Travis Noble, P.C. | Attorneys At Law
Travis Noble, P.C. | Attorneys At Law
Travis Noble, P.C. | Attorneys At Law

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Counting drinks doesn’t always protect someone from DWI charges

On Behalf of | Apr 23, 2024 | BAC

No one wants to end a night out with friends or a romantic evening with a drunk driving traffic stop. Police officers can pull people over when they suspect them of intoxication. Anyone who fails field sobriety tests or chemical testing might end up facing driving while intoxicated (DWI) charges. A judge can order someone to spend time in jail, submit to probation, pay large fines or perform community service. A DWI on someone’s record can affect their employment opportunities and what they pay for insurance.

Most people who responsibly enjoy alcohol try to find ways to minimize their risk of getting arrested. Counting drinks can theoretically help someone determine when they may have had too much to drink. Despite the faith people put in this tactic, those who count drinks can still end up facing DWI charges. Why isn’t drink counting a reliable way to estimate impairment?

Every drink is different

One of the main reasons that counting drinks is not as effective as people expect is that every bartender has different practices and every drink has a different amount of alcohol in it. One Long Island iced tea at someone’s favorite bar could have drastically different alcohol content than the same beverage ordered at a local dive bar. Especially if people drink cocktails and other mixed drinks, differences in the preparation process could mean that one drink is far stronger than the next.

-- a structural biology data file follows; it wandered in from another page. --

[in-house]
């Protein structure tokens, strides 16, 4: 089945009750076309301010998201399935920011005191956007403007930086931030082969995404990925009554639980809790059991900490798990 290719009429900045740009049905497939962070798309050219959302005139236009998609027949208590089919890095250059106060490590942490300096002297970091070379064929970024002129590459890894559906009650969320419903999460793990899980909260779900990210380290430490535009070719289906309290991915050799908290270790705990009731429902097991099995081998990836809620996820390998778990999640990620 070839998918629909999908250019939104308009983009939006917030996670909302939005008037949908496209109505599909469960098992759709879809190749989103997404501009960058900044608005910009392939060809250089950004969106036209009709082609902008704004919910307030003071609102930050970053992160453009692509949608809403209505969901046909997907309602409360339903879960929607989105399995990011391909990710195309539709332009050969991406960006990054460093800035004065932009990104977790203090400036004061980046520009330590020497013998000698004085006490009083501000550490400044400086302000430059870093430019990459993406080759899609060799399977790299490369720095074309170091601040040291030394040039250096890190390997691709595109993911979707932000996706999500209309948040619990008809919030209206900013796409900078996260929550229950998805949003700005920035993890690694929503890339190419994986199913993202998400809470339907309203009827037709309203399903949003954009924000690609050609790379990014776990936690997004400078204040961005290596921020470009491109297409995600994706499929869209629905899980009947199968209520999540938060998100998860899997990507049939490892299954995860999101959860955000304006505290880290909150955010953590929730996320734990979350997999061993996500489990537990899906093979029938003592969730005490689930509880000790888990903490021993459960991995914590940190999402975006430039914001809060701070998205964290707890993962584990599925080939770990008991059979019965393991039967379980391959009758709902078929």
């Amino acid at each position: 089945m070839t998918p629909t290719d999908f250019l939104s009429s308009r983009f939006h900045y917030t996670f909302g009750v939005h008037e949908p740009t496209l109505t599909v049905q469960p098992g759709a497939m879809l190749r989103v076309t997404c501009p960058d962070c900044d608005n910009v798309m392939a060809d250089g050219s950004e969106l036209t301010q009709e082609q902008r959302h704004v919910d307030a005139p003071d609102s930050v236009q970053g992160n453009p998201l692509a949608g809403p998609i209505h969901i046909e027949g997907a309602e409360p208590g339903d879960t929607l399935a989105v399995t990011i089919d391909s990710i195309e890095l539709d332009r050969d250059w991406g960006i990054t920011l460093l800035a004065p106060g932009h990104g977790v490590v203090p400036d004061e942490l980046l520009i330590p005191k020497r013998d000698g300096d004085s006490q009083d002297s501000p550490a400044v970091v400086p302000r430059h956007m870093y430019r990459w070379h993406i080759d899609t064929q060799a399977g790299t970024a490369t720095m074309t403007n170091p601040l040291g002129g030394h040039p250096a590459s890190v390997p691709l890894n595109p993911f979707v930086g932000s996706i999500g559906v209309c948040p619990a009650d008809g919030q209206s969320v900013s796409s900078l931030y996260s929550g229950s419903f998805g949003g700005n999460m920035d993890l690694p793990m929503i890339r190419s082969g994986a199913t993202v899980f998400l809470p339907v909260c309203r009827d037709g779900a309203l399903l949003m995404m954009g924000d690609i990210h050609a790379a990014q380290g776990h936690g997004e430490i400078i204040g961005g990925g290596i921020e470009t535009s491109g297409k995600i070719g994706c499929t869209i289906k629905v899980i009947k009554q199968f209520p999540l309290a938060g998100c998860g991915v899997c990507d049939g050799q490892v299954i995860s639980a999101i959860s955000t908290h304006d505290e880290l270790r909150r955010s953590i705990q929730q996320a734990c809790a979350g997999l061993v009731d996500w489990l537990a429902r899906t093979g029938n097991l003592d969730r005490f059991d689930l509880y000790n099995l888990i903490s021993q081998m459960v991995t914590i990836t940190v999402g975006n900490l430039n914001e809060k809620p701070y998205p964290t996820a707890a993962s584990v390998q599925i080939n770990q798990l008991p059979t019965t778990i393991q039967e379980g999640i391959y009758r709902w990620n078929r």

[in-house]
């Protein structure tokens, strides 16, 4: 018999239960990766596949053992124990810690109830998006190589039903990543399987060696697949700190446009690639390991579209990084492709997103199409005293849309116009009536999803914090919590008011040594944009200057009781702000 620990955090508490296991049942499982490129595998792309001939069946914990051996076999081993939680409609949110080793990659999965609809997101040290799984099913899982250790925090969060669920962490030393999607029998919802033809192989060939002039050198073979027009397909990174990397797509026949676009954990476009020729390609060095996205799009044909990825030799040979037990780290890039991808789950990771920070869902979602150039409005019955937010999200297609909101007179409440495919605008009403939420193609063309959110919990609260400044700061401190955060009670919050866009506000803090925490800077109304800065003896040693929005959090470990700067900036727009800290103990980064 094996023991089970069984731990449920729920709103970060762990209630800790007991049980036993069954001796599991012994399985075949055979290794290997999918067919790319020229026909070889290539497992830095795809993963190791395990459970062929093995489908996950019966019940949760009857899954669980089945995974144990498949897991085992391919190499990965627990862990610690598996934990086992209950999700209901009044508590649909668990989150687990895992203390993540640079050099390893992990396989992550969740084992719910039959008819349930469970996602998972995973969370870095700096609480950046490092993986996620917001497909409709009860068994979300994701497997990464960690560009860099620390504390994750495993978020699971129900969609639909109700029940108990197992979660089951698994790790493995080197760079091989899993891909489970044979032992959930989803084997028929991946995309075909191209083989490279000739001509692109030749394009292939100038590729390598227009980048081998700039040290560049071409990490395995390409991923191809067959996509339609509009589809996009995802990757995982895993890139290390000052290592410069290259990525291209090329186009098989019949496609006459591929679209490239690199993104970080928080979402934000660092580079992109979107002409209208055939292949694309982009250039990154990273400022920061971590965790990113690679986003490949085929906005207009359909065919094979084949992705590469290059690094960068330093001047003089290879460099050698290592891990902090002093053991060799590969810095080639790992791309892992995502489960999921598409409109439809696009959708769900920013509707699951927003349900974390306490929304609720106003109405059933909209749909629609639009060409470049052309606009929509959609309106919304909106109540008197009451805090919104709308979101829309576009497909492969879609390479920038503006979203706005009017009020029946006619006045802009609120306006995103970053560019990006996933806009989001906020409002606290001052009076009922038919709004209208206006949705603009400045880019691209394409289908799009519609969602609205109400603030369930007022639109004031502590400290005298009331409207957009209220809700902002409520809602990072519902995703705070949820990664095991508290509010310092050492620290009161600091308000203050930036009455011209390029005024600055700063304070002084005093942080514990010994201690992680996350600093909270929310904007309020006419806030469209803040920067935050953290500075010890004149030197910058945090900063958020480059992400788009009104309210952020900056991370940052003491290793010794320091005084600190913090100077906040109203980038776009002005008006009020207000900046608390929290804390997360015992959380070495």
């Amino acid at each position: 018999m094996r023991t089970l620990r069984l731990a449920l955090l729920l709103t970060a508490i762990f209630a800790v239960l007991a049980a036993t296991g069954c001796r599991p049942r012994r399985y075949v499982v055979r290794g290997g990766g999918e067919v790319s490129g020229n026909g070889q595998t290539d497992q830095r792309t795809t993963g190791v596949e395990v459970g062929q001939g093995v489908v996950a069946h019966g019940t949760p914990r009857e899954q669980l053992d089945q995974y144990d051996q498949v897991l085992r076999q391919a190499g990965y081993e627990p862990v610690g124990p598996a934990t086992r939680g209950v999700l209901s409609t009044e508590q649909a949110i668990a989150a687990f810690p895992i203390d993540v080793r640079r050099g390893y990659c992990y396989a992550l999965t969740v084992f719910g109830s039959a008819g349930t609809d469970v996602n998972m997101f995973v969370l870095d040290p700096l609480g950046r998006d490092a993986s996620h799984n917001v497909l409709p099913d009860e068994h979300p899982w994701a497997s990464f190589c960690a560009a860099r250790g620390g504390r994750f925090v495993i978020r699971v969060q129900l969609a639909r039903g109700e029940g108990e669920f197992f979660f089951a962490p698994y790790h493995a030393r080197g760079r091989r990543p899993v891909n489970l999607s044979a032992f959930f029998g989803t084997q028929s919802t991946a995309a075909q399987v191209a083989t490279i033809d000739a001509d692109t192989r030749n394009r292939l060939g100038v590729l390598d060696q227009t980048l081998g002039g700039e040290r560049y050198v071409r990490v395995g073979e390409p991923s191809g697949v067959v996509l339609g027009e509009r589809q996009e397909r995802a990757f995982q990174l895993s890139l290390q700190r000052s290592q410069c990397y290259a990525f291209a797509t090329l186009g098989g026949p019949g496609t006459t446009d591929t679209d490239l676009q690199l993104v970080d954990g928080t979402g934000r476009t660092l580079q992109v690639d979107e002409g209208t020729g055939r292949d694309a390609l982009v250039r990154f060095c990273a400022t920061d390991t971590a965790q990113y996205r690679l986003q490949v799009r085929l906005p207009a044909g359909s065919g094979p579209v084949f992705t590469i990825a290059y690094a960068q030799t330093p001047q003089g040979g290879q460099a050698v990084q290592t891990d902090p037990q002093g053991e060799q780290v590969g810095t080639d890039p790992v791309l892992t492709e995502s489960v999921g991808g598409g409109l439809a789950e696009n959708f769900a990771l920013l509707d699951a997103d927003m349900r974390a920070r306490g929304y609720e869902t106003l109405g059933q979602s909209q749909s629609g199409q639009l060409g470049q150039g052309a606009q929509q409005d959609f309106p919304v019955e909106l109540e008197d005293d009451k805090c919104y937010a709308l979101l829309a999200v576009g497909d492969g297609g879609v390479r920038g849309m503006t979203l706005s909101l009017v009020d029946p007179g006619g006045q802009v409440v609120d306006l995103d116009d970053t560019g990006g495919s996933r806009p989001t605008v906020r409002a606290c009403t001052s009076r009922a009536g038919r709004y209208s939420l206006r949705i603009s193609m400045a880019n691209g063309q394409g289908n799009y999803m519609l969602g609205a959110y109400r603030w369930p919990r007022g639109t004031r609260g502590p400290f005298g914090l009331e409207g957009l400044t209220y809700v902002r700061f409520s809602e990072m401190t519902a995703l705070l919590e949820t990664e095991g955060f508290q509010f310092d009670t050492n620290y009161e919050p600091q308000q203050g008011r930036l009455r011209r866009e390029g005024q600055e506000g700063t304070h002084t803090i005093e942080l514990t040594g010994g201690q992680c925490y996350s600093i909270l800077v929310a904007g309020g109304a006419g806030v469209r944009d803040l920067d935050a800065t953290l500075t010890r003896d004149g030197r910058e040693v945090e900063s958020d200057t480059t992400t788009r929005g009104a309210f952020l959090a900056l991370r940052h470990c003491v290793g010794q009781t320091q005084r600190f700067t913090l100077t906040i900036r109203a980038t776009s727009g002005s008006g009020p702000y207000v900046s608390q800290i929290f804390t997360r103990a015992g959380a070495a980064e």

“Every body” is different

Even if someone consistently orders the same beverage and goes to the same establishment, at best they can estimate how a certain number of drinks might affect their driving ability. People can typically process the alcohol of one drink per hour. Even that can be different for individuals. If a man and a woman drink the same number of drinks prepared by the same bartender over the same amount of time, the woman would likely have a much higher BAC than the man when undergoing chemical testing. Other factors, including someone’s age, their underlying health conditions and even what they ate that day could affect the results of chemical testing.

Counting drinks can be helpful if someone gives themselves an hour for each beverage they enjoy, but they still need to be cautious about their conduct after a night out or risk getting arrested for a DWI offense. Those who understand the limitations of strategies to avoid DWI charges can make better decisions while out enjoying a few drinks with dinner.

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Travis L. Noble is a graduate of the National College for DUI Defense at Harvard University, and he lectures at seminars nationwide on DWI/DUI topics. He is the lawyer whom other lawyers consult to defend their DWI clients. Most importantly, he has a track record of successfully defending some of the toughest DWI cases in Missouri and beyond.

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